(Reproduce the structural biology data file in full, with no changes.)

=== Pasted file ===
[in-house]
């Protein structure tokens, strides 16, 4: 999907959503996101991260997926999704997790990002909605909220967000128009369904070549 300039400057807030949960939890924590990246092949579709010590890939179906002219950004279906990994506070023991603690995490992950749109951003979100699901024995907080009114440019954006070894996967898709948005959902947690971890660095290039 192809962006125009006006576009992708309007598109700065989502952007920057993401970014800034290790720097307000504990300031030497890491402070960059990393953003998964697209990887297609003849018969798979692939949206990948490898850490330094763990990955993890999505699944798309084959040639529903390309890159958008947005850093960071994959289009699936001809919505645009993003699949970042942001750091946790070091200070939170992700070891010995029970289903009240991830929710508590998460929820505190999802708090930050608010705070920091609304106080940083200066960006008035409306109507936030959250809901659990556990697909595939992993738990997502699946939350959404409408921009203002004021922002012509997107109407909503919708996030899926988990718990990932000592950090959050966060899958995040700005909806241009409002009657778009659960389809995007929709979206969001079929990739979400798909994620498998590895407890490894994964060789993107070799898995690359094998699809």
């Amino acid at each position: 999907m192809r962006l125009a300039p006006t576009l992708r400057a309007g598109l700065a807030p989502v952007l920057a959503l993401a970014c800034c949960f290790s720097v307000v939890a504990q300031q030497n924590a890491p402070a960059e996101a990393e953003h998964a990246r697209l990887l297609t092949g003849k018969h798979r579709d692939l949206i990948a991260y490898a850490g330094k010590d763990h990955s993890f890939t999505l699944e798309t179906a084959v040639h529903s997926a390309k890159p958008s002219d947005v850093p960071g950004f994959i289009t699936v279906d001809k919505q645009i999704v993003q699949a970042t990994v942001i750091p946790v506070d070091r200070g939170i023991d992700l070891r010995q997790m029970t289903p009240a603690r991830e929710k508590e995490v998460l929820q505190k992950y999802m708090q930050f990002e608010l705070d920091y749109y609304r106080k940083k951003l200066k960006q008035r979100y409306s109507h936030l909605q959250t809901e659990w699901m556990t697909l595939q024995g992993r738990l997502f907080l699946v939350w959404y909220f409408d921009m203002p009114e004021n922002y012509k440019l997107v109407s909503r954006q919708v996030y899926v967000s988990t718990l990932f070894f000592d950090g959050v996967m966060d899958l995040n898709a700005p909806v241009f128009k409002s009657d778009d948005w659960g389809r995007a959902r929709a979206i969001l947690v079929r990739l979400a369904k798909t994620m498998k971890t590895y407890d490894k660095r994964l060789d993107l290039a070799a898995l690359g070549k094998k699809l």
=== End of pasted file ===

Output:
[in-house]
């Protein structure tokens, strides 16, 4: 999907959503996101991260997926999704997790990002909605909220967000128009369904070549 300039400057807030949960939890924590990246092949579709010590890939179906002219950004279906990994506070023991603690995490992950749109951003979100699901024995907080009114440019954006070894996967898709948005959902947690971890660095290039 192809962006125009006006576009992708309007598109700065989502952007920057993401970014800034290790720097307000504990300031030497890491402070960059990393953003998964697209990887297609003849018969798979692939949206990948490898850490330094763990990955993890999505699944798309084959040639529903390309890159958008947005850093960071994959289009699936001809919505645009993003699949970042942001750091946790070091200070939170992700070891010995029970289903009240991830929710508590998460929820505190999802708090930050608010705070920091609304106080940083200066960006008035409306109507936030959250809901659990556990697909595939992993738990997502699946939350959404409408921009203002004021922002012509997107109407909503919708996030899926988990718990990932000592950090959050966060899958995040700005909806241009409002009657778009659960389809995007929709979206969001079929990739979400798909994620498998590895407890490894994964060789993107070799898995690359094998699809």
């Amino acid at each position: 999907m192809r962006l125009a300039p006006t576009l992708r400057a309007g598109l700065a807030p989502v952007l920057a959503l993401a970014c800034c949960f290790s720097v307000v939890a504990q300031q030497n924590a890491p402070a960059e996101a990393e953003h998964a990246r697209l990887l297609t092949g003849k018969h798979r579709d692939l949206i990948a991260y490898a850490g330094k010590d763990h990955s993890f890939t999505l699944e798309t179906a084959v040639h529903s997926a390309k890159p958008s002219d947005v850093p960071g950004f994959i289009t699936v279906d001809k919505q645009i999704v993003q699949a970042t990994v942001i750091p946790v506070d070091r200070g939170i023991d992700l070891r010995q997790m029970t289903p009240a603690r991830e929710k508590e995490v998460l929820q505190k992950y999802m708090q930050f990002e608010l705070d920091y749109y609304r106080k940083k951003l200066k960006q008035r979100y409306s109507h936030l909605q959250t809901e659990w699901m556990t697909l595939q024995g992993r738990l997502f907080l699946v939350w959404y909220f409408d921009m203002p009114e004021n922002y012509k440019l997107v109407s909503r954006q919708v996030y899926v967000s988990t718990l990932f070894f000592d950090g959050v996967m966060d899958l995040n898709a700005p909806v241009f128009k409002s009657d778009d948005w659960g389809r995007a959902r929709a979206i969001l947690v079929r990739l979400a369904k798909t994620m498998k971890t590895y407890d490894k660095r994964l060789d993107l290039a070799a898995l690359g070549k094998k699809l």